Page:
Abstracts of Priority Research Project Funded for FY 2007
|Effects of Bilingualism on Word Order and Information packaging in ASL|
|R. Steven Ackley
CCC-A Audiology Graduate Programs
|Vestibular Evoked Myogenic Potentials: Evaluating and Standardizing a Balance Assessment Procedure in Deaf and Hard of Hearing Subjects|
|Sarah Taub, Susan Mather, Dennis Galvan, Pilar Piñar
Linguistics Psychology, Foreign Language
|Gesture and ASL Acquisition|
|Cynthia Roy, Melanie Metzger
|Investigating Interactive Interpreting|
This project aims to study the development of information packaging by ASL monolingual and ASL/English bilingual children. Information packaging refers to the ways in which speakers organize old and new information during discourse with an interlocutor. Recent reports in the acquisition literature have demonstrated that Deaf children as young as 1;6-2;0 appear to make use of topic and focus structures. However, the extent to which these structures adhere to target-like discourse/pragmatic requirements is not clear. It is also not clear from these reports whether children accurately produce the nonmanual (prosodic) features or noncanonical word order that accompany such information structures in adult ASL. This study will collect both longitudinal and experimental data with the goal of uncovering the developmental patterns for topic and focus constructions, as well as their effects on word order and nonmanual prosody. In addition, inclusion of both mono- and bilingual signers will allow investigation of possible cross-modality transfer effects between English and ASL. Bilingualism across two modalities presents opportunities for a wider variety of potential transfer effects than traditional monomodal bilingualism on which current models of transfer are based, and can thus serve as a crucial test case for refining this aspect of linguistic theory.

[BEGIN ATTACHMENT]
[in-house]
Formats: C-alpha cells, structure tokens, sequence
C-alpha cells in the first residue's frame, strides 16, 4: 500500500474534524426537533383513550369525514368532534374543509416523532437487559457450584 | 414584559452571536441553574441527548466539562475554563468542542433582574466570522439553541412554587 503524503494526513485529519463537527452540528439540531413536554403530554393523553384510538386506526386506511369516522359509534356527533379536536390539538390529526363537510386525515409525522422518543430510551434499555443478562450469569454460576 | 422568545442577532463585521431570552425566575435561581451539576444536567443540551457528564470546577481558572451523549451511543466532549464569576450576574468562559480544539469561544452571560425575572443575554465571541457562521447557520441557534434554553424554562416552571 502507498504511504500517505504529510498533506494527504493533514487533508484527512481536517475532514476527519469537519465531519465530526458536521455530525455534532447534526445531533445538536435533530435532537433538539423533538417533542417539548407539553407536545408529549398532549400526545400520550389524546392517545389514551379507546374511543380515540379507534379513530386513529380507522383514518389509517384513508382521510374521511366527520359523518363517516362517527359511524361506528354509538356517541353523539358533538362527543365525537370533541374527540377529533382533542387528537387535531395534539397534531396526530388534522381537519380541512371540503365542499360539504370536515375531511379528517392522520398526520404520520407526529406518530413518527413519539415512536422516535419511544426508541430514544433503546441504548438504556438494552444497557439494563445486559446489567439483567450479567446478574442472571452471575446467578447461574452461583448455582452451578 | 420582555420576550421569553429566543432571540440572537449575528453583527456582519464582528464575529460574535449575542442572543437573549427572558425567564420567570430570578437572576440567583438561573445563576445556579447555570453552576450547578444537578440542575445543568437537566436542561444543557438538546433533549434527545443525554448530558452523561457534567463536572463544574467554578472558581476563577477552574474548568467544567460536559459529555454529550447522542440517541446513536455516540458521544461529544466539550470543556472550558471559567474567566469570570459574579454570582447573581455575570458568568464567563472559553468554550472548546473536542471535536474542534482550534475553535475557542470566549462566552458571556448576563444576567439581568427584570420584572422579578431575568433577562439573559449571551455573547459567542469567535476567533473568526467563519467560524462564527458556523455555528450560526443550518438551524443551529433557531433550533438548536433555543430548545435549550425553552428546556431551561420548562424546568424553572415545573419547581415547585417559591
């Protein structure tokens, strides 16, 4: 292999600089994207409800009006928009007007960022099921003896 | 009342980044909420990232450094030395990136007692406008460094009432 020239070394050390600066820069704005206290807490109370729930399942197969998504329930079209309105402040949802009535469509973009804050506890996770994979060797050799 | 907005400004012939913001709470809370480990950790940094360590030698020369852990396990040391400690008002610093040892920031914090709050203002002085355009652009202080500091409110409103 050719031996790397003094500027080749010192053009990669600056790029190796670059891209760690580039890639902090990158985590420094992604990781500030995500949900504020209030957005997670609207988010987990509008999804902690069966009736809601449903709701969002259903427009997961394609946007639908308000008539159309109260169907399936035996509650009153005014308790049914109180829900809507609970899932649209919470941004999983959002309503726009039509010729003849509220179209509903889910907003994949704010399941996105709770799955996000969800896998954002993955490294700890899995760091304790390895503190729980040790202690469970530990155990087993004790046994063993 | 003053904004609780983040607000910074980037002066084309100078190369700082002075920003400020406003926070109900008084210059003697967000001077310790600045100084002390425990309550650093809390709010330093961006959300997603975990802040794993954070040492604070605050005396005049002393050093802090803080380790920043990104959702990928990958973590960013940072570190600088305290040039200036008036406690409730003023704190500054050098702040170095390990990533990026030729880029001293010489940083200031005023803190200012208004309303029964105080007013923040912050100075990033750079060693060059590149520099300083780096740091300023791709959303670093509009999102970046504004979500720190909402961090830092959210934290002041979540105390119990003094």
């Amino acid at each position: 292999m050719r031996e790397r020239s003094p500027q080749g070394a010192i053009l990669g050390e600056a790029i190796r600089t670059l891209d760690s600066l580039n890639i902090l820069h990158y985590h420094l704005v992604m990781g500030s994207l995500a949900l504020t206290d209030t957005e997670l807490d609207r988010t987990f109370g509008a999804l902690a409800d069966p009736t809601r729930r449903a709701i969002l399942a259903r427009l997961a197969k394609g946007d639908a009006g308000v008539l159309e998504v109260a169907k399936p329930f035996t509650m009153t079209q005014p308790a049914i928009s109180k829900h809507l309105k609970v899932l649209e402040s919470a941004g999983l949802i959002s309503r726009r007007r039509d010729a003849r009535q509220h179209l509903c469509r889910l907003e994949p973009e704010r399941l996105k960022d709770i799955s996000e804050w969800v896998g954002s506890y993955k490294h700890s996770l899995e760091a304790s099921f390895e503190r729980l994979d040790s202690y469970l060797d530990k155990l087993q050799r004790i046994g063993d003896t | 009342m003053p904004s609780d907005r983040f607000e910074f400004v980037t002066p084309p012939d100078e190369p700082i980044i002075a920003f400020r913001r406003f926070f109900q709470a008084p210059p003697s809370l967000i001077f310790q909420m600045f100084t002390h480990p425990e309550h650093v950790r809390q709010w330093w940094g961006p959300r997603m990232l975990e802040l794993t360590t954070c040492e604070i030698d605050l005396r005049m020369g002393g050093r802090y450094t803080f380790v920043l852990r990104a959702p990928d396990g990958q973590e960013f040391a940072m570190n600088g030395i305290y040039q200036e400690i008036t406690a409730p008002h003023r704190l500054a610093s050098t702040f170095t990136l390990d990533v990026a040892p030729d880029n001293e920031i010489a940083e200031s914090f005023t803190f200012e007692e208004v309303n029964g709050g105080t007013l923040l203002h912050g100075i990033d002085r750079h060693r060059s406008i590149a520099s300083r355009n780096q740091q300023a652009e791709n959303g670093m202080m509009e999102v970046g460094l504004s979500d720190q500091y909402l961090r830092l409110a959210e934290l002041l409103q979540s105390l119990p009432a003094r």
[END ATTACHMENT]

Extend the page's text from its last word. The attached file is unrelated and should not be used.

Vestibular Evoked Myogenic Potentials:
Evaluating and Standardizing a Balance Assessment Procedure in Deaf and
Hard of Hearing Subjects
R. Steven Ackley, Ph.D., CCC-A
Audiology Graduate Programs
(ends September, 2006)
This study proposes to examine 100 Deaf and severely Hard of Hearing (HoH) subjects using a relatively new technique known as vestibular evoked myogenic potential (VEMP) assessment. Preliminary findings conducted at the Gallaudet Hearing Clinic corroborate clinical findings reported in the literature and indicate that in subjects with vertigo or imbalance or history of these disorders VEMPs tend to be abnormal with respect to amplitude, latency and/or augmented calculations. Further, the findings suggest that subjects with vertigo or imbalance may be tested accurately and without discomfort using this procedure unlike other traditional test methods. However, there is a dearth of literature regarding clinical application of this procedure to Deaf and Hard of Hearing subjects. The test is a measure of the saccule, an inner ear balance organ, and loud acoustic signals are used to generate the response. Although pilot data collected by this researcher indicates that this test is useful in assessing balance function in Deaf/HoH patients, important baseline data is yet to be reported on these subjects. Indeed, preliminary indications suggest a possible decrease in VEMP amplitude in Deaf/HH subjects when compared to control subjects and patients with normal hearing. To this end, testing a large series of these subjects would provide definitive data for widespread clinical application of the test. It is hypothesized that a significant decrease in VEMP amplitude will be determined for Deaf/HH subjects as compared to controls with normal hearing, which will then serve as a clinical standard when testing Deaf/HH patients using VEMP procedures to assess balance disorder.